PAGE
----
To ensure that License loan period is not exceeded, all portable media from IES has been labeled with the expiration date of the License. If the user changes the media, or develops subsets, new labels with the expiration date must be affixed. Additionally, use a simple, effective cataloging/ tracking system to know who has possession and responsibility for what media at all times. Anyone having access to the data must have an affidavit on file with IES, including computer personnel who load data on the system. Data shall not be in a computer facility library unless all who have access to the library media hold affidavits.
Passwords. When passwords are used, they shall be unique, 6-8 characters in length, contain at least one non-alphanumeric character (e.g., ?, &, +), and be changed at least every three months. See subparagraphs "Lock Computer and/or Room" and "Automatic 'Shutdown' of Inactive Computer" for other password requirements. (For additional details on passwords, see FIPSPUB 112, Password Usage, Section 4.3, "Password System for High Protection Requirements.")
In the absence of an automated password generator, user-selected passwords should be unique, memorizable, and NOT dictionary words. One good way to select a password is to make up an easy to remember phrase-My Favorite Lake Is Superior-and use the first letter in each word plus a non-alphanumeric character (e.g., ?, +, *) as your password. The result is MFL?IS.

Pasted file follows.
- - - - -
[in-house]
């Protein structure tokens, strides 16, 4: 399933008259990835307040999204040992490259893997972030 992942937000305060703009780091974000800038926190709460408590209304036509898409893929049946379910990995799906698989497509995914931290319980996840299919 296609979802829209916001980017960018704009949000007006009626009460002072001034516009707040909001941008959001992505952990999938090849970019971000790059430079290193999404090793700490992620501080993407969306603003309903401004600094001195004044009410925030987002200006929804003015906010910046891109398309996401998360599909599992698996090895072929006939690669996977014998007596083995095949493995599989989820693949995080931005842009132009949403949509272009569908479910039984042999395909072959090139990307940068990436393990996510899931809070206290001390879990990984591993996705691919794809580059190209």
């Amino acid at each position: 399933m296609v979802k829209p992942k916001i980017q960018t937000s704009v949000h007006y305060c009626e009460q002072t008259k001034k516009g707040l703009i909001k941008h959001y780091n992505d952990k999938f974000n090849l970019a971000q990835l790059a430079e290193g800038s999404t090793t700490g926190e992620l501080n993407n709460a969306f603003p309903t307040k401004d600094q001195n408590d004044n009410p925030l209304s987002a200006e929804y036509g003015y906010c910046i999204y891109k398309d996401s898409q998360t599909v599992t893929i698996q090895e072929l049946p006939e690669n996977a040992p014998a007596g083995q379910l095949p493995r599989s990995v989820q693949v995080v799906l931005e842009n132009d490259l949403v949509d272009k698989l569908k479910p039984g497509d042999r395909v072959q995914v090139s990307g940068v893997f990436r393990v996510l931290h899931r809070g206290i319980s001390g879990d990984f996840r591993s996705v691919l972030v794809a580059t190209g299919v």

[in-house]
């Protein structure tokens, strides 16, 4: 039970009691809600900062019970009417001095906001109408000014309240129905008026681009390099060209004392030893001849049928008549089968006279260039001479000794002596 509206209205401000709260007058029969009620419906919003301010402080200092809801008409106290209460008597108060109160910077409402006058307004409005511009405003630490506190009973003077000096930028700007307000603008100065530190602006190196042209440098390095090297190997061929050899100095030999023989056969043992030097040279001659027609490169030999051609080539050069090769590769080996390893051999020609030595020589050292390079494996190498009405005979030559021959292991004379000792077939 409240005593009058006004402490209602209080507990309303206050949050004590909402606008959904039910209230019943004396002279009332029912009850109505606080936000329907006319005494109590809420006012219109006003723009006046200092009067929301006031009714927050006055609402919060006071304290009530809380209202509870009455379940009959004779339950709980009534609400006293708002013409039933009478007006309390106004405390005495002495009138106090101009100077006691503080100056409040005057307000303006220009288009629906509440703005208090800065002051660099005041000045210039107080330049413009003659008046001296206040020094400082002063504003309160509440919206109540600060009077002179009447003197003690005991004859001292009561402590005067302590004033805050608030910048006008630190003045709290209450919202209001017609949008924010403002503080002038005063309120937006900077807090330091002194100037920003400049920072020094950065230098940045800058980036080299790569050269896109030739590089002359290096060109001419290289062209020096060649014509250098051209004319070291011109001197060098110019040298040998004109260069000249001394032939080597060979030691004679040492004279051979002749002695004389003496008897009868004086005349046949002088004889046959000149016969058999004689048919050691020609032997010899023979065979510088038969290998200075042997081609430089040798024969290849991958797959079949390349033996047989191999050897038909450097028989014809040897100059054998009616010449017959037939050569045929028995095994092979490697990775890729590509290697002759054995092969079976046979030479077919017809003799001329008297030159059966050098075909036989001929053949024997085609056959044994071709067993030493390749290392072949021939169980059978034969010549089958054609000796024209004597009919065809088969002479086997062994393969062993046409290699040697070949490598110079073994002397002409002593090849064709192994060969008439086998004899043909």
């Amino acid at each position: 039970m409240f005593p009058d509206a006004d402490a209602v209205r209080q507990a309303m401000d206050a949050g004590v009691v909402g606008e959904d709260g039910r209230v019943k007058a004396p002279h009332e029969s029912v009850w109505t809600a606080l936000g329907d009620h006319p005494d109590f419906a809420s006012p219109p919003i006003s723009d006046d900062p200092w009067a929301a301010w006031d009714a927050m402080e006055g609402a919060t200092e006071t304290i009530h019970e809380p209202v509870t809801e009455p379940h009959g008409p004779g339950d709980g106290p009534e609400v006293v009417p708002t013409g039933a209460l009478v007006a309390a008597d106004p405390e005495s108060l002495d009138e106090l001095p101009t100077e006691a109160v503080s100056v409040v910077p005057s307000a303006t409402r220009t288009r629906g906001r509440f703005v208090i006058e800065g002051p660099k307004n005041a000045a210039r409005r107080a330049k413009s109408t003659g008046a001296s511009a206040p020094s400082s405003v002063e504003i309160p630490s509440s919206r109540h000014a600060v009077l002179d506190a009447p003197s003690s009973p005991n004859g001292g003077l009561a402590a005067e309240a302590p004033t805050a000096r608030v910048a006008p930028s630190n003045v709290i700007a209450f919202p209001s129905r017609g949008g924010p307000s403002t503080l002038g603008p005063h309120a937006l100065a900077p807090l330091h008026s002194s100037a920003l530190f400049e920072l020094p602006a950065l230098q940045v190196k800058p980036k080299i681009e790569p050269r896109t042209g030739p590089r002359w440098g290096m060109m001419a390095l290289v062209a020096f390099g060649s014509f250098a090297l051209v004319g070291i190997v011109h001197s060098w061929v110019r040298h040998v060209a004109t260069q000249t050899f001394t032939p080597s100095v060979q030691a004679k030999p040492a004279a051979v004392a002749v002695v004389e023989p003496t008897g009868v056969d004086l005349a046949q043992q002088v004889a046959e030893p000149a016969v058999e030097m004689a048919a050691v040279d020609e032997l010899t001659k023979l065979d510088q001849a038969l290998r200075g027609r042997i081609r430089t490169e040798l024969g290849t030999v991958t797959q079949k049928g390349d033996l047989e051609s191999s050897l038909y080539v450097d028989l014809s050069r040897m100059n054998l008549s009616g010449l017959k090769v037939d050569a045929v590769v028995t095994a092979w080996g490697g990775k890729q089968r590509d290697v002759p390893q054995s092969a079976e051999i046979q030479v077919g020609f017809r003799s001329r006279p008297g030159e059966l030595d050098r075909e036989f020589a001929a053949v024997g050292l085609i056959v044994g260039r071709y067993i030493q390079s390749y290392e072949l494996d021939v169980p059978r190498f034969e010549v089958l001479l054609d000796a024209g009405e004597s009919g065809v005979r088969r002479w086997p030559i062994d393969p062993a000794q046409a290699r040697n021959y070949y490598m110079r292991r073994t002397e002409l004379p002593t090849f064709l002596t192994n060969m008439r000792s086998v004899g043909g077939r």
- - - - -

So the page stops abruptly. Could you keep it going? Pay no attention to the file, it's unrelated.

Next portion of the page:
Notification (warning screen). During the log-in or boot-up process, a warning statement should appear on the screen before access is permitted. This statement should stay on the screen for at least ten seconds to ensure that it is readable. The statement should be worded to ensure that the intent of the following is conveyed.
Unauthorized Access to Licensed Individually Identifiable Information is a Violation of Federal Law and Will Result in Prosecution.
If it is not feasible to have this statement appear on the screen of the computer, it should be typed and attached to the monitor in a prominent location. The following is an example of the warning screen:
FEDERAL RESTRICTED-USE DATA
UNAUTHORIZED ACCESS TO LICENSED INDIVIDUALLY IDENTIFIABLE INFORMATION IS A VIOLATION OF FEDERAL LAW AND WILL RESULT IN PROSECUTION.
DO YOU WISH TO CONTINUE? (Y)es ___ or (N)o ___
Read-only Access. User access authorization to the original data shall be read-only. Restricted-use survey databases are not to be modified or changed in any way. Only extrapolations and reading of the original data are permitted.
No Connections to Another Computer. Prior to placing any subject data (individually identifiable information) on a standalone desktop computer, shut down any connections to another computer (e.g., via modem, LAN, cable, wireless). For modems, use one of the following methods to prevent unauthorized dial-in access:
The standalone desktop computer cannot be connected to the LAN while subject data are being used in the system or stored on the hard drive.